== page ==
Once upon a time in Northern Mexico, my mother was sick. She had come down with a cold. Sitting on her porch, an old, tiny Mexican man walked up to her and said, “Beautiful lady, why are you looking so sad?”
“I have a cold!” she said. “I am tired and chilled. I feel like nothing.” Hearing that, he took a small flask from his jacket. “Take a swill of this. You will feel better.” It burnt on the way down. “Tequila perhaps,” she thought, “if it is, it is the best I have ever tasted.”
She said nothing. With a smile, the man shifted his hat, turned his body, and walked away.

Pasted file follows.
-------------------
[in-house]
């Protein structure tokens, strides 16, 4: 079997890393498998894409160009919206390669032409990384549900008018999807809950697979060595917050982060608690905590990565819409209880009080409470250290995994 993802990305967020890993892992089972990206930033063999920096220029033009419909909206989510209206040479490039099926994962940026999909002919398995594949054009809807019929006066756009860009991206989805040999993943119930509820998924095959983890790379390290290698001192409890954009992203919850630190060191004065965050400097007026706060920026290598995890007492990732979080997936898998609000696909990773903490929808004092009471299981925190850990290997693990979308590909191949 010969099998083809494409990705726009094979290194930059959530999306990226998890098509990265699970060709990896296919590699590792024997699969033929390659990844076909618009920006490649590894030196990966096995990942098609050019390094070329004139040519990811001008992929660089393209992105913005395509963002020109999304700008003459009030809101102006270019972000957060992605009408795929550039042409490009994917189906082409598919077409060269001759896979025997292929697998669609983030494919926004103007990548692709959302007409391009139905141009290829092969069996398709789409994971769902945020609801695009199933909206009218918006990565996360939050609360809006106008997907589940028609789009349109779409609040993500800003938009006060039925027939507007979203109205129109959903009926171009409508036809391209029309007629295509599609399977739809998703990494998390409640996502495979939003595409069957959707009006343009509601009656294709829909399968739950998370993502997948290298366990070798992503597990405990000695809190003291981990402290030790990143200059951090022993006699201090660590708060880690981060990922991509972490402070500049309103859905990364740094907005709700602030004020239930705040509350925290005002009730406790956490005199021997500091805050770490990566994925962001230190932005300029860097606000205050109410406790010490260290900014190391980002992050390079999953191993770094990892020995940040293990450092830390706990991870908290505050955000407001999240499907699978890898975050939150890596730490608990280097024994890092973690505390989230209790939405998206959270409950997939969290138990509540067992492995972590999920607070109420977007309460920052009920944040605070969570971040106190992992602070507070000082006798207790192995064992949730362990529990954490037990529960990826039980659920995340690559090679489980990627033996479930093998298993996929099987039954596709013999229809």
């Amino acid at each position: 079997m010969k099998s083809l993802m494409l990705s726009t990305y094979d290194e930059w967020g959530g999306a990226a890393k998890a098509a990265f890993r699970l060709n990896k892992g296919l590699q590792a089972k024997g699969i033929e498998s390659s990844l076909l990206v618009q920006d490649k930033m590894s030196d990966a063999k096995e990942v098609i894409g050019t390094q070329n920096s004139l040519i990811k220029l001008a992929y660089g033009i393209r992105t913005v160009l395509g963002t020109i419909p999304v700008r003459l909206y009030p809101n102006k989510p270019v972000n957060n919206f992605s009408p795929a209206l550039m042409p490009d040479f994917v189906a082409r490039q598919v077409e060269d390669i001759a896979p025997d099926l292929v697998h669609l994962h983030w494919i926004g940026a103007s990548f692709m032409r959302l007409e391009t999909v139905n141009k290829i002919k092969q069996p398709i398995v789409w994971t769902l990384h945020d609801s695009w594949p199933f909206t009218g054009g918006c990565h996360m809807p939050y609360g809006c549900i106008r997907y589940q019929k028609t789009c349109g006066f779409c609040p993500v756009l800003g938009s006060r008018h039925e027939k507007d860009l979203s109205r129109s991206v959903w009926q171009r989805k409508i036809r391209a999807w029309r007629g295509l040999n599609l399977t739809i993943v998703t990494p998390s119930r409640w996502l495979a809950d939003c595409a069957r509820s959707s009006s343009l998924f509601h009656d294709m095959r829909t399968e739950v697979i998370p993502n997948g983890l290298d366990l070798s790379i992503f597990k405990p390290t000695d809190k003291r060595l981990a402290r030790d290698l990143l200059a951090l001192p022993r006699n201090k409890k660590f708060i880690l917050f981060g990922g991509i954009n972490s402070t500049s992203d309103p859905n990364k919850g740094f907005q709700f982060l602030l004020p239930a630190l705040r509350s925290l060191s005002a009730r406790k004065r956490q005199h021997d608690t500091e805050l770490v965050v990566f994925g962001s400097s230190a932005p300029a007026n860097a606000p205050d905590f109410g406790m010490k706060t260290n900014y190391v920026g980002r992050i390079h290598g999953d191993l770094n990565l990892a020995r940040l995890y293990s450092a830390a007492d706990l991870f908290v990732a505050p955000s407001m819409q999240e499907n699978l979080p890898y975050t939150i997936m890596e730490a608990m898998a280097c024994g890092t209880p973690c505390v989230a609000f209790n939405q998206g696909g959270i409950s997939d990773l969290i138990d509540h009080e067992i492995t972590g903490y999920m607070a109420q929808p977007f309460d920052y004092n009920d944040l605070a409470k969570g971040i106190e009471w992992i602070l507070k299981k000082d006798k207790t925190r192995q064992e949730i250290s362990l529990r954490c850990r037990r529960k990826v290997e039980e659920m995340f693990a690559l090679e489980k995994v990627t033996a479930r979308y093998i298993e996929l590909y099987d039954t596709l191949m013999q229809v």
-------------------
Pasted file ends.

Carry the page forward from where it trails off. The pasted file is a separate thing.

The next day, he visited my mother, sitting on the same porch. “Are you feeling better?” he asked, reaching for his flask. “Maybe a little,” replied my mother, quaffing the fiery liquid with uncertain haste. “Good,” he said. And with that, he pulled the collar of his jacket taught, smiled, and walked away.
In a blur the days passed. The old man visited the next morning, and the morning after that, and on and on for a week. Finally, he asked, “Are you feeling better?”
“I am!” she said. “Good,” he replied. He shouldered his bag and turned to go.
“Wait!” she faintly cried, “Won’t you let me sip once more of your medicine?”
“More tequila?” the man said concernedly, furrowing his brow. He waved his hands in circles towards her. “There is no need. You are cured.” And with that, he gave a smile and a wink, he turned, and walked away.